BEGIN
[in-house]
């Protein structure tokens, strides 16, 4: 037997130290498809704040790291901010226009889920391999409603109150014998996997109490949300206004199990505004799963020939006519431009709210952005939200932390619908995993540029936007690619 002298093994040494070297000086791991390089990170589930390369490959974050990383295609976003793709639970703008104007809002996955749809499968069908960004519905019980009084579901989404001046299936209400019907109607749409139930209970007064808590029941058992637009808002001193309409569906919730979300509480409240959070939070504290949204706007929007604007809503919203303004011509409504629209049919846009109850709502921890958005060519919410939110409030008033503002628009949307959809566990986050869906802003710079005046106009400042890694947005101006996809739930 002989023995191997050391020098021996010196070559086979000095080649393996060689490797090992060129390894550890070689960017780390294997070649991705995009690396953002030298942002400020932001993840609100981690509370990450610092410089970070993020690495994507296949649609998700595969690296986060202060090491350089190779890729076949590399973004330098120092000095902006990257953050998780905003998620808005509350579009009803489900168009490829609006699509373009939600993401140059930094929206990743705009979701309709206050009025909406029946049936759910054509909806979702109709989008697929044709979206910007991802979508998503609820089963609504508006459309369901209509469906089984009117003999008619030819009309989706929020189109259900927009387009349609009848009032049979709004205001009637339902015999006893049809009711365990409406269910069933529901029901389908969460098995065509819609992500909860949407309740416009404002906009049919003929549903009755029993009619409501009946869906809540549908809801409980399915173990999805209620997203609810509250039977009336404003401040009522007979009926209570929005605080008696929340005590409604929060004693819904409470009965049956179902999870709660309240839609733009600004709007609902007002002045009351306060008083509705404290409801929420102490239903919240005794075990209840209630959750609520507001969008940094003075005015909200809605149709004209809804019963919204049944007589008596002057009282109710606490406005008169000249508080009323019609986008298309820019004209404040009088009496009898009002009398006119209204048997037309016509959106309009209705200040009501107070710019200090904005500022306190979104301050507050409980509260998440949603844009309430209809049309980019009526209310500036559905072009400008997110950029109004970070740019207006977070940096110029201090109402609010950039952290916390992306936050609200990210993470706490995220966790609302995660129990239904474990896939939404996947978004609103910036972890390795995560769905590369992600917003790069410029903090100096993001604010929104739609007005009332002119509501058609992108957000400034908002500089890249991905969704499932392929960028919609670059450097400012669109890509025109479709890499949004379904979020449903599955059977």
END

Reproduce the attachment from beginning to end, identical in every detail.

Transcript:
[in-house]
């Protein structure tokens, strides 16, 4: 037997130290498809704040790291901010226009889920391999409603109150014998996997109490949300206004199990505004799963020939006519431009709210952005939200932390619908995993540029936007690619 002298093994040494070297000086791991390089990170589930390369490959974050990383295609976003793709639970703008104007809002996955749809499968069908960004519905019980009084579901989404001046299936209400019907109607749409139930209970007064808590029941058992637009808002001193309409569906919730979300509480409240959070939070504290949204706007929007604007809503919203303004011509409504629209049919846009109850709502921890958005060519919410939110409030008033503002628009949307959809566990986050869906802003710079005046106009400042890694947005101006996809739930 002989023995191997050391020098021996010196070559086979000095080649393996060689490797090992060129390894550890070689960017780390294997070649991705995009690396953002030298942002400020932001993840609100981690509370990450610092410089970070993020690495994507296949649609998700595969690296986060202060090491350089190779890729076949590399973004330098120092000095902006990257953050998780905003998620808005509350579009009803489900168009490829609006699509373009939600993401140059930094929206990743705009979701309709206050009025909406029946049936759910054509909806979702109709989008697929044709979206910007991802979508998503609820089963609504508006459309369901209509469906089984009117003999008619030819009309989706929020189109259900927009387009349609009848009032049979709004205001009637339902015999006893049809009711365990409406269910069933529901029901389908969460098995065509819609992500909860949407309740416009404002906009049919003929549903009755029993009619409501009946869906809540549908809801409980399915173990999805209620997203609810509250039977009336404003401040009522007979009926209570929005605080008696929340005590409604929060004693819904409470009965049956179902999870709660309240839609733009600004709007609902007002002045009351306060008083509705404290409801929420102490239903919240005794075990209840209630959750609520507001969008940094003075005015909200809605149709004209809804019963919204049944007589008596002057009282109710606490406005008169000249508080009323019609986008298309820019004209404040009088009496009898009002009398006119209204048997037309016509959106309009209705200040009501107070710019200090904005500022306190979104301050507050409980509260998440949603844009309430209809049309980019009526209310500036559905072009400008997110950029109004970070740019207006977070940096110029201090109402609010950039952290916390992306936050609200990210993470706490995220966790609302995660129990239904474990896939939404996947978004609103910036972890390795995560769905590369992600917003790069410029903090100096993001604010929104739609007005009332002119509501058609992108957000400034908002500089890249991905969704499932392929960028919609670059450097400012669109890509025109479709890499949004379904979020449903599955059977």